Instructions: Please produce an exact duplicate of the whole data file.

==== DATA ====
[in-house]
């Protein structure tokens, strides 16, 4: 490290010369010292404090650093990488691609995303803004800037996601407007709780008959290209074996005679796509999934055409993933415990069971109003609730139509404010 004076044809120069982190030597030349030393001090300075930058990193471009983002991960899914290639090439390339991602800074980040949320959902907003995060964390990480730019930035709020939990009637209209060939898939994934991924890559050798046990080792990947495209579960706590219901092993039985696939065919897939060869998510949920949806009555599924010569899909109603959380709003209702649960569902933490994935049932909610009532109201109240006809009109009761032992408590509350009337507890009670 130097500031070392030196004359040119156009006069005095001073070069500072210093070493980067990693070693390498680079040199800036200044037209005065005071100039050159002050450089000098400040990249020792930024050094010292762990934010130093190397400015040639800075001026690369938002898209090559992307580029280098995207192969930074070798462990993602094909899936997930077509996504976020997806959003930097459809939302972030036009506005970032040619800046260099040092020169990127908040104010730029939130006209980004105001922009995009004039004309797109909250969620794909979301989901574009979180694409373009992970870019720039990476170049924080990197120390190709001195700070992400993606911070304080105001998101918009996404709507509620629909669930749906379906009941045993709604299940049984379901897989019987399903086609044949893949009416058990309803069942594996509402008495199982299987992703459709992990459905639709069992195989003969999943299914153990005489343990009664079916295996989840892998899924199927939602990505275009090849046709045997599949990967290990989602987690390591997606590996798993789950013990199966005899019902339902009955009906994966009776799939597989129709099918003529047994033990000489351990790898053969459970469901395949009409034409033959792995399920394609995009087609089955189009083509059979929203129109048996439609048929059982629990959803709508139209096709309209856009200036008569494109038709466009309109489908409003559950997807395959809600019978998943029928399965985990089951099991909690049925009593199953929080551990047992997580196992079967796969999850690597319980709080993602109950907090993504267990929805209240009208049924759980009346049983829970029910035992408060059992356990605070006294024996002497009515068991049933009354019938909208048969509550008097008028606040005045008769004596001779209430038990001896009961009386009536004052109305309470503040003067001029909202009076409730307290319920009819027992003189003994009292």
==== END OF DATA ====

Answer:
[in-house]
């Protein structure tokens, strides 16, 4: 490290010369010292404090650093990488691609995303803004800037996601407007709780008959290209074996005679796509999934055409993933415990069971109003609730139509404010 004076044809120069982190030597030349030393001090300075930058990193471009983002991960899914290639090439390339991602800074980040949320959902907003995060964390990480730019930035709020939990009637209209060939898939994934991924890559050798046990080792990947495209579960706590219901092993039985696939065919897939060869998510949920949806009555599924010569899909109603959380709003209702649960569902933490994935049932909610009532109201109240006809009109009761032992408590509350009337507890009670 130097500031070392030196004359040119156009006069005095001073070069500072210093070493980067990693070693390498680079040199800036200044037209005065005071100039050159002050450089000098400040990249020792930024050094010292762990934010130093190397400015040639800075001026690369938002898209090559992307580029280098995207192969930074070798462990993602094909899936997930077509996504976020997806959003930097459809939302972030036009506005970032040619800046260099040092020169990127908040104010730029939130006209980004105001922009995009004039004309797109909250969620794909979301989901574009979180694409373009992970870019720039990476170049924080990197120390190709001195700070992400993606911070304080105001998101918009996404709507509620629909669930749906379906009941045993709604299940049984379901897989019987399903086609044949893949009416058990309803069942594996509402008495199982299987992703459709992990459905639709069992195989003969999943299914153990005489343990009664079916295996989840892998899924199927939602990505275009090849046709045997599949990967290990989602987690390591997606590996798993789950013990199966005899019902339902009955009906994966009776799939597989129709099918003529047994033990000489351990790898053969459970469901395949009409034409033959792995399920394609995009087609089955189009083509059979929203129109048996439609048929059982629990959803709508139209096709309209856009200036008569494109038709466009309109489908409003559950997807395959809600019978998943029928399965985990089951099991909690049925009593199953929080551990047992997580196992079967796969999850690597319980709080993602109950907090993504267990929805209240009208049924759980009346049983829970029910035992408060059992356990605070006294024996002497009515068991049933009354019938909208048969509550008097008028606040005045008769004596001779209430038990001896009961009386009536004052109305309470503040003067001029909202009076409730307290319920009819027992003189003994009292």